The book of Ruth contains a beautiful story of friendship, family, and a commitment of two widows to be with and for each other through the ups and downs of life. Many times stories in scripture focus on large, transformational characters and events. The story of Ruth, however, is about average characters, who outside of friends and family, would be completely unknown to the pages of history. Perhaps it’s because they are such normal characters that we can relate to Ruth and Naomi so well.
The book opens with a reminder that the story is set during the time of the Judges. One doesn’t have to be a great Biblical scholar to know that the period of the Judges was a tumultuous time. It contains a continual pattern of Israel falling under foreign rule because of their sins, repenting of their sins while crying out for deliverance, and living faithfully for a few years until the cycle repeats itself. Not only is the story of Ruth during the time of the Judges, but according to the genealogy in Ruth 4, it’s in the closing years of the time of the Judges; a time that is so bad it is characterized by disgusting and abusive stories contained in the last 4 chapters of the book of Judges. Things are so bad that the author repeats the phrase, “at this time Israel had no king” three separate times in the last four chapters; the last time adding the phrase, “everyone did as they saw fit”. It was a time of great chaos and sin for Israel.
While chaos is reining on a national stage, the story of Ruth focuses on two very insignificant characters. Naomi is an Israelite whose husband and sons have both died while they were living in Moab escaping the famine in Israel. Ruth, is Naomi’s daughter-in-law who is also a widow and a foreigner. When they return to Israel they have no land, no way to support themselves, and as a foreigner, Ruth has absolutely no rights. (There were times when Moabites were excluded from the assembly of the Lord and from marrying Israelites.) Yet it is Ruth’s love and faithfulness to her mother-in-law that draws the attention of others in the community. While her actions don’t affect any world-wide events, Ruth is determined to love and serve her mother-in-law, an aged widow who is completely alone. It is Ruth who speaks up and says, “let me go glean grain in one of the nearby fields so that we have food to eat at night.” It is Ruth who works long hours in the field under the heat of the sun to try to provide for the family. And it is Ruth and her dedication and love shown to Naomi that catches the attention of Boaz, as Boaz praises her for the love she has shown her mother-in-law.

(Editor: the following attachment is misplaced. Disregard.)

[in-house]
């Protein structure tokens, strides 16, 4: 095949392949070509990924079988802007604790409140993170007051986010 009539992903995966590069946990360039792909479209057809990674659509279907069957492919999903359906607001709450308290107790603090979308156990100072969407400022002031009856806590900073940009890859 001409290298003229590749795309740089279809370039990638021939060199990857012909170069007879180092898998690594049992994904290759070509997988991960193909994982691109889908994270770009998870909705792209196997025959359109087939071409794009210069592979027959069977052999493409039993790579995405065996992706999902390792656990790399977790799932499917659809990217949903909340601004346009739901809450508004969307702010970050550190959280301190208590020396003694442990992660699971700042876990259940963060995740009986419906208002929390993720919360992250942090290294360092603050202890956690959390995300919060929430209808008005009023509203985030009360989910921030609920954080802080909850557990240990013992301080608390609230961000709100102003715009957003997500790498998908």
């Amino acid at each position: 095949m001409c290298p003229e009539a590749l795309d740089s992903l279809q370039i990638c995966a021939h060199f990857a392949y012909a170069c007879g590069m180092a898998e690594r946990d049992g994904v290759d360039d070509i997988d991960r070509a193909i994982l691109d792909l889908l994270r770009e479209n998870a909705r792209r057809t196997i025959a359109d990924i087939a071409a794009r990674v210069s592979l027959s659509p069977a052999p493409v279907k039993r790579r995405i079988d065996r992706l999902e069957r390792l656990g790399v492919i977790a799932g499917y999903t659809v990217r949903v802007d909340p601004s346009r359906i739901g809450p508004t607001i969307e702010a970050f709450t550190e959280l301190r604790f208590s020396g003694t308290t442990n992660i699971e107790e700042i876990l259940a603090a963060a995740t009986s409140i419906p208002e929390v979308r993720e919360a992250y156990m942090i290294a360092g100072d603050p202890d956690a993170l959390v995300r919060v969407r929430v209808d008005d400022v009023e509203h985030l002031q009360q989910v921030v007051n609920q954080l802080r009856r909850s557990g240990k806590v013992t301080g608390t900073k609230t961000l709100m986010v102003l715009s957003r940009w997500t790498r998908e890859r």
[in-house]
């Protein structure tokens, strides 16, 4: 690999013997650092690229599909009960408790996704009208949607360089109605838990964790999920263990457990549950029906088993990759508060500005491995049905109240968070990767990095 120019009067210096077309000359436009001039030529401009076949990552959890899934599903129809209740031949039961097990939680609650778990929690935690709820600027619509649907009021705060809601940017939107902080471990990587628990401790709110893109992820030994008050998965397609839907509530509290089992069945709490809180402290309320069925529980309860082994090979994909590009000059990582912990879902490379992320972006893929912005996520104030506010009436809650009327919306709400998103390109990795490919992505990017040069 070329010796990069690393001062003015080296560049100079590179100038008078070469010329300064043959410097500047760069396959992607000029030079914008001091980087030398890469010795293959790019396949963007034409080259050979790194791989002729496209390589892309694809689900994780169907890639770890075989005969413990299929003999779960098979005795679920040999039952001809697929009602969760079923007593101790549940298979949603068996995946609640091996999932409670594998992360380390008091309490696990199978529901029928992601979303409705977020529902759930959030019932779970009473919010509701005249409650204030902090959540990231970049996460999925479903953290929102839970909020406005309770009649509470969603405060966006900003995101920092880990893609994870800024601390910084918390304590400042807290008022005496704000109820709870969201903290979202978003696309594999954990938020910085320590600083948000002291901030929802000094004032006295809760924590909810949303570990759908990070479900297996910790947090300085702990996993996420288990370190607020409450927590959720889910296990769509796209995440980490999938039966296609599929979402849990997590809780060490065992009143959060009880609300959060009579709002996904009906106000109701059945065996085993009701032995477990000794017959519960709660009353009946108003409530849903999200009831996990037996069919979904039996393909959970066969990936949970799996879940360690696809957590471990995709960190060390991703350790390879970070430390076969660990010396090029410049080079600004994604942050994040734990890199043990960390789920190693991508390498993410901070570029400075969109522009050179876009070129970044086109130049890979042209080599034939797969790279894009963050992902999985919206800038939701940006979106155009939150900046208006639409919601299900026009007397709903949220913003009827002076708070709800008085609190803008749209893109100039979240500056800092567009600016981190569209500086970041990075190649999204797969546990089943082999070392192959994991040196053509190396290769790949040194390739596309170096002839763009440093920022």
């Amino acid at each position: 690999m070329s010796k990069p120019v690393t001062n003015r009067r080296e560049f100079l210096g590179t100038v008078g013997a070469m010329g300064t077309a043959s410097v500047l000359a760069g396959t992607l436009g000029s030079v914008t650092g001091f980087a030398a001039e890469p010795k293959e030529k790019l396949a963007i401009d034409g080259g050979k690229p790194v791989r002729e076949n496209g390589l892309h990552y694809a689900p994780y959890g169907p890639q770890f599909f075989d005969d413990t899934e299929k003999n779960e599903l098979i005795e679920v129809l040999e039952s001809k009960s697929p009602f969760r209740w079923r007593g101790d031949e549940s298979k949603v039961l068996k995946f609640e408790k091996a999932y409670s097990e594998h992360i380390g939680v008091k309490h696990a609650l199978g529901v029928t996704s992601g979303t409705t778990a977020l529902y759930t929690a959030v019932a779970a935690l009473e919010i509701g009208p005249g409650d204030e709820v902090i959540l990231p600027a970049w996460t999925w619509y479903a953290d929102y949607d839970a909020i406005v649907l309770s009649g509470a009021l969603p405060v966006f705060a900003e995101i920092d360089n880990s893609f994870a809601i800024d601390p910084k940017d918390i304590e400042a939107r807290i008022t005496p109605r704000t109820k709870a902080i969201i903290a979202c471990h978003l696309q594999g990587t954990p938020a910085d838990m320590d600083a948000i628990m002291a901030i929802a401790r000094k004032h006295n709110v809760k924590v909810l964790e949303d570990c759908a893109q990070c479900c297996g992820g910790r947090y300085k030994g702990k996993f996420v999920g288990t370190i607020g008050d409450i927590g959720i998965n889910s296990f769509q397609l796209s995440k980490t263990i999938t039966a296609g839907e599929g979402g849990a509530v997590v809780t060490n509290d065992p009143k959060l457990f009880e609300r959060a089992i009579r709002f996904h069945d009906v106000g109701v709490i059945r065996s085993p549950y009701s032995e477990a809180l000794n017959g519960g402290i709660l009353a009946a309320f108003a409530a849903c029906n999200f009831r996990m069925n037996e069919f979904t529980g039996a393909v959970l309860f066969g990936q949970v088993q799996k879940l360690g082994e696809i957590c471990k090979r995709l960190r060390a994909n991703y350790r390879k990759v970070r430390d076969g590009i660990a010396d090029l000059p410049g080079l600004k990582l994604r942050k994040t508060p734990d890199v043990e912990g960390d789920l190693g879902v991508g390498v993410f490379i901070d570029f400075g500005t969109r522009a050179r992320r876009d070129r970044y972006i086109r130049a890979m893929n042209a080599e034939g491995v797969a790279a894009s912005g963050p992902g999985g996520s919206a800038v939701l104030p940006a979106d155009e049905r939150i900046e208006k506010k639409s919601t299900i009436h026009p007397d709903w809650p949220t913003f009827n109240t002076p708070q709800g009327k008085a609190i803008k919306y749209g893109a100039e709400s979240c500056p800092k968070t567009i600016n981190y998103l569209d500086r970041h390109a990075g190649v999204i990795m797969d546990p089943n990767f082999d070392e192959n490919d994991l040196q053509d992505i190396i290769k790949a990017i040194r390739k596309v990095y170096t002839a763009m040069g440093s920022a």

Ruth isn’t doing anything that many would consider life changing or even overly important. Ruth isn’t starting a new ministry to reach out to orphans. Ruth isn’t raising thousands of dollars to end slavery. Ruth isn’t petitioning the government to change laws to protect victims of abuse. Ruth isn’t going to write a book and start a speaking tour, or become CEO of a large corporation. All that she’s doing is loving the person in front of her. She’s trying to be faithful in the place that God has placed her. She won’t be in the history books and she won’t be famous, at least not in her lifetime, but she is trying to be faithful right where she is, and it’s noticed. Eventually, Naomi helps her find a husband and start a family; a family that will include her great-grandson David, and eventually the Messiah. God uses this insignificant, foreign widow to move the story of redemption forward.
The story begins with the chaos of the greater world. The story ends with the encouragement that our lives matter. If anyone’s life should be considered insignificant it would be the life of Ruth who is both a foreigner and a widow, yet Ruth shows us that God is pleased with faithfulness and love.
The story of Ruth is a testimony of what we are called to in life. We aren’t called to change the world; we are called to love the person in front of us. We aren’t called to make some great contribution to society; we are called to love the person in front of us. We aren’t called to solve the world’s problems; we are called to love the person in front of us. There are times when the chaos of the world around us makes us think how can we make a difference in the midst of this mess? How can we solve racial injustice? How can we end the violence in our streets? How can we curb sex trafficking?
When the story of scripture was stuck in chaos, the story narrowed the focus to a foreign-born widow and said; You can’t end the chaos of the world, and it’s not even your place to even try, but you can love the person in front of you. You can be a good neighbor. You can share a meal with the homeless. You can be an encouragement to those who are alone. You can an offer a hand of comfort to those who are grieving. You can live out your faithfulness to God by loving the person in front of you.
What would change if we simply all committed to loving the person in front of us, loving the person who is before us in whatever moment we are in?